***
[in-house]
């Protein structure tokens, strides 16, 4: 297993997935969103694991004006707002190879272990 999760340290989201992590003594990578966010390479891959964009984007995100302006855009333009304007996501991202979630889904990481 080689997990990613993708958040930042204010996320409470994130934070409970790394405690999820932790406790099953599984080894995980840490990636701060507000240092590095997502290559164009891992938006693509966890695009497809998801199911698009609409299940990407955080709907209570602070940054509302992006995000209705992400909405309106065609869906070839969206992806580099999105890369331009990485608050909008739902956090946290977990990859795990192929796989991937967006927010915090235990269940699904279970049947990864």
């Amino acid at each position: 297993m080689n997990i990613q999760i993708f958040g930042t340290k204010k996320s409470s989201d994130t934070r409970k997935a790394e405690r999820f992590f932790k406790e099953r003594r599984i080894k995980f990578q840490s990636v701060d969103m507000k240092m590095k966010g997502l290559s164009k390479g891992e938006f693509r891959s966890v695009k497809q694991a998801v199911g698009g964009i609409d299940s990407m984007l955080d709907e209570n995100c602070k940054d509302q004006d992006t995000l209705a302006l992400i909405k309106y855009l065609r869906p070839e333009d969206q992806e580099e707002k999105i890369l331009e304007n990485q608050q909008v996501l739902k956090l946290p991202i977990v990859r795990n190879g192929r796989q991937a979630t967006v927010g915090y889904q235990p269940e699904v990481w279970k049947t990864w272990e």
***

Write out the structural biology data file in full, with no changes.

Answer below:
[in-house]
């Protein structure tokens, strides 16, 4: 297993997935969103694991004006707002190879272990 999760340290989201992590003594990578966010390479891959964009984007995100302006855009333009304007996501991202979630889904990481 080689997990990613993708958040930042204010996320409470994130934070409970790394405690999820932790406790099953599984080894995980840490990636701060507000240092590095997502290559164009891992938006693509966890695009497809998801199911698009609409299940990407955080709907209570602070940054509302992006995000209705992400909405309106065609869906070839969206992806580099999105890369331009990485608050909008739902956090946290977990990859795990192929796989991937967006927010915090235990269940699904279970049947990864």
């Amino acid at each position: 297993m080689n997990i990613q999760i993708f958040g930042t340290k204010k996320s409470s989201d994130t934070r409970k997935a790394e405690r999820f992590f932790k406790e099953r003594r599984i080894k995980f990578q840490s990636v701060d969103m507000k240092m590095k966010g997502l290559s164009k390479g891992e938006f693509r891959s966890v695009k497809q694991a998801v199911g698009g964009i609409d299940s990407m984007l955080d709907e209570n995100c602070k940054d509302q004006d992006t995000l209705a302006l992400i909405k309106y855009l065609r869906p070839e333009d969206q992806e580099e707002k999105i890369l331009e304007n990485q608050q909008v996501l739902k956090l946290p991202i977990v990859r795990n190879g192929r796989q991937a979630t967006v927010g915090y889904q235990p269940e699904v990481w279970k049947t990864w272990e």